Homecoming at the Up Home Exhibit Reception

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Members and friends of the Folklife Center found themselves in a unique “ethnographic confluence” at the opening reception for our latest Vision & Voice Gallery exhibit Up Home: Hand-Colored Photographs by Susanne & Neil Rappaport on Thursday evening, February 1.

Our main-floor galleries were humming with some 60 guests eager to learn more about this collection of over 45 hand-colored photographs taken in Minnie Griswold’s Pawlet, VT, home. Minnie died in 1952, whereupon her two devoted sons closed up their boyhood home as a sort of shrine to their mother. They had lost their father to a grizzly mill accident when they were very young, and had been raised by Minnie, single-handed.

In the mid-1980s son, Charlie (then in his 80's), invited the Rappaports into the house to have a look around. This singular collection of photographs resulted after two years of shooting and hand coloring. Now, for the first time since they were made in 1986, these intriguing images—an ethnographic time capsule—are on view again.

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What made the opening reception so remarkable, in addition to the photographs? Attending the event was Minnie’s great grandson, Alan David Griswold, who, learning of the opening 10 days earlier, had driven from his home in Pennsylvania. With him he brought Minnie’s vintage hand-crank Victrola record player, on which he played Minnie’s original records. This is a family that honors its past.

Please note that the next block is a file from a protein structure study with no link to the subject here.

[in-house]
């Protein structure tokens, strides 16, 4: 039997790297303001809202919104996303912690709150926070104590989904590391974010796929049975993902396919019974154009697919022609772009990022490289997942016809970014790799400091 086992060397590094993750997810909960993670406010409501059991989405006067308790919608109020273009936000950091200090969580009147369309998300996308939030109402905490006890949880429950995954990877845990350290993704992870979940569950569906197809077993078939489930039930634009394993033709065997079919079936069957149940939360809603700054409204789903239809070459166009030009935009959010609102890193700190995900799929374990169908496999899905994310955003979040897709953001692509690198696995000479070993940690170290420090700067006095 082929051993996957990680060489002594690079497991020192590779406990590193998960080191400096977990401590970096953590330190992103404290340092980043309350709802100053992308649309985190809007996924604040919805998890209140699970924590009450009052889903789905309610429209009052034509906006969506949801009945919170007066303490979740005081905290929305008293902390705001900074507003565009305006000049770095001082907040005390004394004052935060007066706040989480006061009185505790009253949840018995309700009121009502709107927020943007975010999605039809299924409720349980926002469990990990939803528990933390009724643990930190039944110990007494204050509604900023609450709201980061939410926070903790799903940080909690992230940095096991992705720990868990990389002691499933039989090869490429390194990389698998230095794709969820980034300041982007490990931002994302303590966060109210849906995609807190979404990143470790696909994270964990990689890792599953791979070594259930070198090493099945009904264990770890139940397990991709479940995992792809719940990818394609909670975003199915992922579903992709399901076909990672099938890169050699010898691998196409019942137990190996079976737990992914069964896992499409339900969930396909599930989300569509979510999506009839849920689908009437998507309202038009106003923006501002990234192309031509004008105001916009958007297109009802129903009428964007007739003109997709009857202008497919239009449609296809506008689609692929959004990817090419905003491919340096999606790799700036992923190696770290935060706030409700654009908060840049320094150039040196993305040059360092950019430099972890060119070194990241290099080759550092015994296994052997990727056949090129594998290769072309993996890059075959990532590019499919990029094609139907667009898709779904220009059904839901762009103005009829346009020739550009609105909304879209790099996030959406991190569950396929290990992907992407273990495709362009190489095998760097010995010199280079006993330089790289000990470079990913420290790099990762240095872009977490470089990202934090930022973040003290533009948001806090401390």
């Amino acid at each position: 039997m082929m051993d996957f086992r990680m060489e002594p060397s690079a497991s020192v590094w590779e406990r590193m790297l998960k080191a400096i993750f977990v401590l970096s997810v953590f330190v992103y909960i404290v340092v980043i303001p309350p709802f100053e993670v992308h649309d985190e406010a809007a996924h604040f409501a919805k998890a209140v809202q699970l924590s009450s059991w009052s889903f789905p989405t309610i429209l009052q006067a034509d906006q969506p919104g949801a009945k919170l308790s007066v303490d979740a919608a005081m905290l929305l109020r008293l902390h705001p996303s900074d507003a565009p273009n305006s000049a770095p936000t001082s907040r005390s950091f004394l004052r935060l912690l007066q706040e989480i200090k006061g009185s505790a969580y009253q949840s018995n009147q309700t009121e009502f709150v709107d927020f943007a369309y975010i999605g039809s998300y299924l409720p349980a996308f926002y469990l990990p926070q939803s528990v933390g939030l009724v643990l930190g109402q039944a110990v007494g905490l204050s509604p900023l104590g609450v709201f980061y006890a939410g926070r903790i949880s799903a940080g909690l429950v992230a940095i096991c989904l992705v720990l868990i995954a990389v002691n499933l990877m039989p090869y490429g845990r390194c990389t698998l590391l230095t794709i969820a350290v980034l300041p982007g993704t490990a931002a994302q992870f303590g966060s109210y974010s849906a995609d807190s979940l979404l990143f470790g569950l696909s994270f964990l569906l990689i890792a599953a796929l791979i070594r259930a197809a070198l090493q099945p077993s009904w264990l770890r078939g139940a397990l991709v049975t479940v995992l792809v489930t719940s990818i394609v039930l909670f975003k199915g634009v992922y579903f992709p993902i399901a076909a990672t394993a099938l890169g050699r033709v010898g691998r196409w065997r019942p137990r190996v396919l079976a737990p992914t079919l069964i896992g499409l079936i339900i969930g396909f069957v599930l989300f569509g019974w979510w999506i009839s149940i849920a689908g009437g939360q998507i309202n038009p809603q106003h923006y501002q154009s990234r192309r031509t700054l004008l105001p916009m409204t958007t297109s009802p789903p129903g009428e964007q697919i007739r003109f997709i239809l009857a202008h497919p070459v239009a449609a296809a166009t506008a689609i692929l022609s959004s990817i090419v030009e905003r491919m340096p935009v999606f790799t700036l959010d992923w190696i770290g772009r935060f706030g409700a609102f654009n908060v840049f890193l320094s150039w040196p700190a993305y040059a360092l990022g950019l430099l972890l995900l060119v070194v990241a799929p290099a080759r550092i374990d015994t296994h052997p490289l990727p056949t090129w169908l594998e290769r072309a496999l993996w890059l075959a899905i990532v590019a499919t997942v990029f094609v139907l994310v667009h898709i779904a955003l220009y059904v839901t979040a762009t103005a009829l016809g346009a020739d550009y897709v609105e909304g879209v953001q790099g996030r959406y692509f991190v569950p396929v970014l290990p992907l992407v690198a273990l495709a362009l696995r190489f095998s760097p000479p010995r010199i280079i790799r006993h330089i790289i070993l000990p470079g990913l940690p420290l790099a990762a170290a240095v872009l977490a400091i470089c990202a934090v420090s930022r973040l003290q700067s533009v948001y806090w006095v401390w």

Once the Victrola wound down, VFC Gallery Curator Ned Castle introduced Alan, and conducted a live interview with him in the center of the gallery, with attendees surrounding the pair in rows of chairs to watch and listen. And listen they did, rapt by Alan’s vivid recollections of family reunions at Minnie’s home, of his Grand Uncle Charlie having the children run and play outside before allowing them to ask to enter the home, and then being ushered in with his firm admonition: “do not touch anything.” Alan marveled at his grand uncle’s devotion to his mother, and at his own father’s upholding of family traditions, saying that Minnie’s values, deeply instilled in her sons, had been lovingly handed down the generations to him.

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The interview over, Alan took questions: “Is the house still there? Who owns it?” As if on cue a young couple raised their hands and shared, "we're the proud owners of Minnie’s home." The crowd gasped. Joy and Matt Proft were moved by Alan’s words and by the show. And they value Minnie’s home, having made no major alterations.

Just another evening at the Vermont Folklife Center; join us next time, won’t you?